Rocky Mountain ADA Center Defines "Service Animal" and Provides Tips for Individuals and Businesses to Recognize Impostors

Service Animals must fit specific guidelines as outlined by the ADA in order to receive special access with owners.

Colorado Springs, CO, November 23, 2013 --( With the recent proliferation of news coverage on impostor service animals, the Rocky Mountain ADA Center provides ADA guidelines on service animals and tips for individuals and businesses to recognize service animals versus impostors. The Rocky Mountain ADA Center provides information and training on the ADA to individuals and organizations throughout a six state region including Colorado, Montana, North Dakota, South Dakota, Utah and Wyoming.

The Department of Justice (DOJ) defines service animals for title II (State and local government services) and title III (public accommodations and commercial facilities). According to the DOJ, a service animal is defined as follows:

Service animals are dogs that are individually trained to do work or perform tasks for people with disabilities. Examples of such work or tasks include guiding people who are blind, alerting people who are deaf, pulling a wheelchair, assisting a person who is having a seizure, reminding a person with mental illness to take prescribed medications, calming a person with Post Traumatic Stress Disorder (PTSD) during an anxiety attack, or performing other duties. Service animals are working animals, not pets. The work or task a dog has been trained to provide must be directly related to the person’s disability. Dogs whose sole function is to provide comfort or emotional support do not qualify as service animals under the ADA.

In general, a service animal may accompany a person with a disability into places where any member of the general public would be allowed access with regards to state and local government offices, businesses, and non-profit organizations that serve the general public. However, the animal must be leashed or tethered and controlled by voice commands, signals or other effective controls.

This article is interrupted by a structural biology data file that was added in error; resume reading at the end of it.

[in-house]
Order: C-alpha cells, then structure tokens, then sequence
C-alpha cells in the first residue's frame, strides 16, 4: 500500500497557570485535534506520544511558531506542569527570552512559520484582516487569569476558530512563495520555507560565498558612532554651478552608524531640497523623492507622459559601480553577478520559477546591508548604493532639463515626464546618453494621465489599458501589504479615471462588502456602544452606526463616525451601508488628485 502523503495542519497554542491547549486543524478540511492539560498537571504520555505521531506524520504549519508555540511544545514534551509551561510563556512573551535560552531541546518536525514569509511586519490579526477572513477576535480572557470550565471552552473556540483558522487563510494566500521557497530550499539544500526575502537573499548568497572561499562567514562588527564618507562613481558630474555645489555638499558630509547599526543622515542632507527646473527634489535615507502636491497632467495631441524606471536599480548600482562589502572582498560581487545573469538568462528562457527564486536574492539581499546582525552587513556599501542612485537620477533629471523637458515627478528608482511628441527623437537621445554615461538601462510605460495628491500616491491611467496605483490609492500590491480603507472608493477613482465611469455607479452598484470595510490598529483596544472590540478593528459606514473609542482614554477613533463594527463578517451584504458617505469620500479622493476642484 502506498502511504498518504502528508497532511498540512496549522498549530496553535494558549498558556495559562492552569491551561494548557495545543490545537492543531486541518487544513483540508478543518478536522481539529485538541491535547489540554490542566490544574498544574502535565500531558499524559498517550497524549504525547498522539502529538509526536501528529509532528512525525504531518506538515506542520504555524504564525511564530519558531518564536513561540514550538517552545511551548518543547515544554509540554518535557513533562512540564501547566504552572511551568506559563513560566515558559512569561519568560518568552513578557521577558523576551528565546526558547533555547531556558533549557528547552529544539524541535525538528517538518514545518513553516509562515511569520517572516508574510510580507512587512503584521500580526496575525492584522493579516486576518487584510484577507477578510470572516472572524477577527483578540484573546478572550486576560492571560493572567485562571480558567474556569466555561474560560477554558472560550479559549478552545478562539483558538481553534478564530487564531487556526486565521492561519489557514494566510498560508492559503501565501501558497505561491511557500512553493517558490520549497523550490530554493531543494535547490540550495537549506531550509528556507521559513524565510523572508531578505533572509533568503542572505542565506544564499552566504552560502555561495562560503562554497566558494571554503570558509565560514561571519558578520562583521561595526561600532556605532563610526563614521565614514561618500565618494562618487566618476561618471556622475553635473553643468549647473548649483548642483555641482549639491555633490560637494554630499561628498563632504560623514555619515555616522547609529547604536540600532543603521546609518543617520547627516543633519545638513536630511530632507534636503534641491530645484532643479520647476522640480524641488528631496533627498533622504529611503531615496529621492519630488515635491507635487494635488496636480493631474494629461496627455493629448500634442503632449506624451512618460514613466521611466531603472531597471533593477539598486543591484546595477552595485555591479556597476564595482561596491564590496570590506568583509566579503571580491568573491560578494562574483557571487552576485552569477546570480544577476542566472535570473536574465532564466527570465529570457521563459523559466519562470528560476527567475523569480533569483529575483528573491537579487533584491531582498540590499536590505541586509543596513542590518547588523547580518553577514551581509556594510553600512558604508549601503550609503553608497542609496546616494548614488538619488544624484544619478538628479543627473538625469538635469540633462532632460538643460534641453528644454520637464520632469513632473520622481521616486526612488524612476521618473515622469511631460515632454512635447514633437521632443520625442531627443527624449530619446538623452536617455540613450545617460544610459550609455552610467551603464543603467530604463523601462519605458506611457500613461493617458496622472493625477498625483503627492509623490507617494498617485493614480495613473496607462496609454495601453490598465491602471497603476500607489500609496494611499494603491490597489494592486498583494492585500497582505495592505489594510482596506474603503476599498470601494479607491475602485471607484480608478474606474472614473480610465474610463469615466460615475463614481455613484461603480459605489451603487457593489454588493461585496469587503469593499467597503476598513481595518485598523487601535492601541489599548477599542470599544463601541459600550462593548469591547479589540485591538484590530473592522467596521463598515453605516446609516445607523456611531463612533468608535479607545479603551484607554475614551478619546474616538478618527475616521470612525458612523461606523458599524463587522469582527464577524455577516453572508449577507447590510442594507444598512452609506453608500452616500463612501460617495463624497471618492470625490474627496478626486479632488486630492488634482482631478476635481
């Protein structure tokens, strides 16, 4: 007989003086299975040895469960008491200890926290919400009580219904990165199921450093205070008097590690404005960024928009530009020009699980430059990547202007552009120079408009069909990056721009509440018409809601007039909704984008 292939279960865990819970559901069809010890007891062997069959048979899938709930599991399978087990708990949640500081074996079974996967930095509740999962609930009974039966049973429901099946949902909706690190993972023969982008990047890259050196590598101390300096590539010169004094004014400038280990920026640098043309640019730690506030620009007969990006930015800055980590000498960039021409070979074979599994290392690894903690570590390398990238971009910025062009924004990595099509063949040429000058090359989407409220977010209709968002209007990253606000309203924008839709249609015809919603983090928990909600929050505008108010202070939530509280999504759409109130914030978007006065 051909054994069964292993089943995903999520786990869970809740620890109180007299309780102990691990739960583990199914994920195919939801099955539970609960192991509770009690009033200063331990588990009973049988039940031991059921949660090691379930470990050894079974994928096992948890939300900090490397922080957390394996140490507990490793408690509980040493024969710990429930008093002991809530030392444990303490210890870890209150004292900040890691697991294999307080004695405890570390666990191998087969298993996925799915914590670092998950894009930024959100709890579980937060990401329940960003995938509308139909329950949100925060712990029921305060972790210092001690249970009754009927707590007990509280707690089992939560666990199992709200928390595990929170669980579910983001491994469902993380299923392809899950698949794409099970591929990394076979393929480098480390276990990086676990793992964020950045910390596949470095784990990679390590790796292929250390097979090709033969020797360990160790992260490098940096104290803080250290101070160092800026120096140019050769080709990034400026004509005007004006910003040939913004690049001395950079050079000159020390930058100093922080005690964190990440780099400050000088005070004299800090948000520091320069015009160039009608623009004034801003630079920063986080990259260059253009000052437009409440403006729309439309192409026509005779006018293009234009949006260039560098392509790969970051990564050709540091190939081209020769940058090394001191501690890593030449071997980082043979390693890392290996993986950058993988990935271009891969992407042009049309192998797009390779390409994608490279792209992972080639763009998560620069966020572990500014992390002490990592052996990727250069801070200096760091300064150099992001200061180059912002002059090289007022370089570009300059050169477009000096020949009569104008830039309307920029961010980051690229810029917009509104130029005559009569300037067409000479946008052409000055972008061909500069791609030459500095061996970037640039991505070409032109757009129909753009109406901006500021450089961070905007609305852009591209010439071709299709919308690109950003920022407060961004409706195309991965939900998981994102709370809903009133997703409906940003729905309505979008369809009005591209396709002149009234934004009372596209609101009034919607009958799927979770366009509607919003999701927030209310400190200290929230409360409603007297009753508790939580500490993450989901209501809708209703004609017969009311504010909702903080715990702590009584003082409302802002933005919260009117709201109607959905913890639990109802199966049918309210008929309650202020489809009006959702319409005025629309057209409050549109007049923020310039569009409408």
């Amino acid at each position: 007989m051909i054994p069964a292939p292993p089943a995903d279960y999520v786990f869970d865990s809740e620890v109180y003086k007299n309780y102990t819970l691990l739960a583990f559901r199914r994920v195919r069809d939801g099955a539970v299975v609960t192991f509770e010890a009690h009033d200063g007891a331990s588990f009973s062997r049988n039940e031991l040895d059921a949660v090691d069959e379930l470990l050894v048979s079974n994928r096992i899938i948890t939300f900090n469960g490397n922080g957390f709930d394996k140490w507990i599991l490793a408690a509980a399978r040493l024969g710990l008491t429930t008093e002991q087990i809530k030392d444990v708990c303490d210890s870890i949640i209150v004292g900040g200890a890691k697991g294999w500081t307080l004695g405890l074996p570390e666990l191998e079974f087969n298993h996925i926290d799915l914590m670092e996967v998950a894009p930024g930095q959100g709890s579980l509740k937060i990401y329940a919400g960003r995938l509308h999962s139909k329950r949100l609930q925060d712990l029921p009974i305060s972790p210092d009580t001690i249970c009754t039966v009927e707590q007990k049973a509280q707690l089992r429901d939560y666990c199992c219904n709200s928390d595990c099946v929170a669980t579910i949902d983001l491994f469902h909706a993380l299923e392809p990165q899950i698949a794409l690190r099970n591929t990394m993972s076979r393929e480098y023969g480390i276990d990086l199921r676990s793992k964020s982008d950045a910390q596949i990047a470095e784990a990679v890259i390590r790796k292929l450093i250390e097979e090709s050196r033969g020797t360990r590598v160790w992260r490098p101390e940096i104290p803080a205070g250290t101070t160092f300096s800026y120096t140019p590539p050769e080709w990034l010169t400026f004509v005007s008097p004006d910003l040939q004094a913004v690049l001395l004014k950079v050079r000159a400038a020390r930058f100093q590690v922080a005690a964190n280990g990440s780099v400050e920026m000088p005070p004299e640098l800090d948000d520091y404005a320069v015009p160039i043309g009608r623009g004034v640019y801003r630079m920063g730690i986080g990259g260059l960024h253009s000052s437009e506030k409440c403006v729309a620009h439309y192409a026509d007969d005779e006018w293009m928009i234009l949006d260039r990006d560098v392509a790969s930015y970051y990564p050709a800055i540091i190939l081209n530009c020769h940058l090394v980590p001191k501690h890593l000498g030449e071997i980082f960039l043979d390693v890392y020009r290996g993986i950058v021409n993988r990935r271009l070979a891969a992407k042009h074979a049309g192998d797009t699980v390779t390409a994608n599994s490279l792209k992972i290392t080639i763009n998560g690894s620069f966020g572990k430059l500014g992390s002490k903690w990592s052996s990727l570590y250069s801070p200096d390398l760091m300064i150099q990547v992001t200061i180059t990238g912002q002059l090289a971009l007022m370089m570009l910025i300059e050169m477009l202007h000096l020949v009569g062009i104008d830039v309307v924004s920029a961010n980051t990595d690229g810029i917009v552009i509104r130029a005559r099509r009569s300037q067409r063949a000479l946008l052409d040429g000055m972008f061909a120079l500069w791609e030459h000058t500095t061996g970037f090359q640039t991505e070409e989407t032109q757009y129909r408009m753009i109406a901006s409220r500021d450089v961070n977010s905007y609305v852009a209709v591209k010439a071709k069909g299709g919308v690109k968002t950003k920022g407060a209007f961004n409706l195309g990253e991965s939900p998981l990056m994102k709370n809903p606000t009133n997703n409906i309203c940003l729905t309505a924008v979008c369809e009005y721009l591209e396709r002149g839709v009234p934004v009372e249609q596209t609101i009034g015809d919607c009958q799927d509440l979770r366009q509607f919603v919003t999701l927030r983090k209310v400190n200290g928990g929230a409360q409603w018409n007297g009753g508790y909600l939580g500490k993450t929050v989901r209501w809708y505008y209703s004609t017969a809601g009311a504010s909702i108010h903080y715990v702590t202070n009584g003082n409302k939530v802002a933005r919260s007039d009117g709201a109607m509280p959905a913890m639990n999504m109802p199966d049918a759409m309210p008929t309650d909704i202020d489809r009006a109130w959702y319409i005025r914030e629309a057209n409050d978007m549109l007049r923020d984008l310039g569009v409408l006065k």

“A true service animal will display characteristics of a working dog; he will be well-trained and under the control of his owner at all times,” stated Candice Alder, Technical Assistance and Training Director for the Rocky Mountain ADA Center. “If a business suspects the dog may be an impostor, they have the right to inquire about the nature of the service the dog provides for its owner.”

In the event that a business suspects it may be dealing with an impostor service animal, the ADA allows for the following inquiries and exclusions:

· If it is not clear whether or not an animal is a true service dog, business owners may ask only the following two questions: 1.)If the dog is a service animal required for a disability, 2.) What work the dog has been trained to perform.

· Business owners may not ask the dog to demonstrate the specific work or task, nor ask the nature of the individual’s disability, nor ask for medical documentation or the dog’s identification.

· A service animal may only be asked to leave a business premises if either its owner fails to control the dog in an effective manner, or if the animal is not house-broken. The business must still offer to provide services to the person with a disability once the dog has been removed.

Business owners do retain certain rights in regards to service animals. Though a service animal cannot be charged a pet deposit fee, the business may collect a fee for any damages incurred by the animal. In general, businesses are not required to care for or provide food for service animals.

According to ADA guidelines, businesses must treat persons with disabilities who use service animals as they would their normal patrons. Unless there is reasonable doubt about the legitimacy of the service animal, they must be allowed access to all public spaces and their owners must not be isolated or treated differently because of the presence of the animal. For information and updates on service animals, visit

To learn more about your rights and responsibilities under the ADA, contact the ADA Center at or (800) 949-4232.

About the Rocky Mountain ADA Center
The Rocky Mountain ADA Center is operated by Meeting the Challenge, Inc. and provides information, training and informal guidance to individuals and organizations with rights and responsibilities under the Americans with Disabilities Act. The Center is one of 10 regional centers funded by the National Institute on Disability and Rehabilitation Research, a division of the U.S. Department of Education, and serves a six-state region including Colorado, Montana, North Dakota, South Dakota, Utah and Wyoming. For more information, visit
Rocky Mountain ADA Center
Diana Crawford
Michelle Ellis